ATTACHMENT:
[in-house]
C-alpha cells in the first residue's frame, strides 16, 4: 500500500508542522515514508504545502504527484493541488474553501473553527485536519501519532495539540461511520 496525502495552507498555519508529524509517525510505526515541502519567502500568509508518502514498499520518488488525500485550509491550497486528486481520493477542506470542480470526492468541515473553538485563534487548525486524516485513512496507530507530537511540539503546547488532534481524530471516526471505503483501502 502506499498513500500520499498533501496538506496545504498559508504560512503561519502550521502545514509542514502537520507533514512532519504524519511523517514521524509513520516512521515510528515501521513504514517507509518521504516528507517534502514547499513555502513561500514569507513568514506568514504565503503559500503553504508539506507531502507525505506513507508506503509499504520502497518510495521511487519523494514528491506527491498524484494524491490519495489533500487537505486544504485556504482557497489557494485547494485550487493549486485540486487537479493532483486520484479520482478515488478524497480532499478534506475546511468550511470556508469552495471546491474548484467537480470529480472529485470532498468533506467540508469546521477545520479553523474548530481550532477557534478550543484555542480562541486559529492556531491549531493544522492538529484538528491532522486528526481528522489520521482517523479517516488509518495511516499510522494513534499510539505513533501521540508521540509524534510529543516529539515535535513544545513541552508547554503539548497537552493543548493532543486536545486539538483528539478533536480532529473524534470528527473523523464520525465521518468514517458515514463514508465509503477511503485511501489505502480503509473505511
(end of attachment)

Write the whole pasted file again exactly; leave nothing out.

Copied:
[in-house]
C-alpha cells in the first residue's frame, strides 16, 4: 500500500508542522515514508504545502504527484493541488474553501473553527485536519501519532495539540461511520 496525502495552507498555519508529524509517525510505526515541502519567502500568509508518502514498499520518488488525500485550509491550497486528486481520493477542506470542480470526492468541515473553538485563534487548525486524516485513512496507530507530537511540539503546547488532534481524530471516526471505503483501502 502506499498513500500520499498533501496538506496545504498559508504560512503561519502550521502545514509542514502537520507533514512532519504524519511523517514521524509513520516512521515510528515501521513504514517507509518521504516528507517534502514547499513555502513561500514569507513568514506568514504565503503559500503553504508539506507531502507525505506513507508506503509499504520502497518510495521511487519523494514528491506527491498524484494524491490519495489533500487537505486544504485556504482557497489557494485547494485550487493549486485540486487537479493532483486520484479520482478515488478524497480532499478534506475546511468550511470556508469552495471546491474548484467537480470529480472529485470532498468533506467540508469546521477545520479553523474548530481550532477557534478550543484555542480562541486559529492556531491549531493544522492538529484538528491532522486528526481528522489520521482517523479517516488509518495511516499510522494513534499510539505513533501521540508521540509524534510529543516529539515535535513544545513541552508547554503539548497537552493543548493532543486536545486539538483528539478533536480532529473524534470528527473523523464520525465521518468514517458515514463514508465509503477511503485511501489505502480503509473505511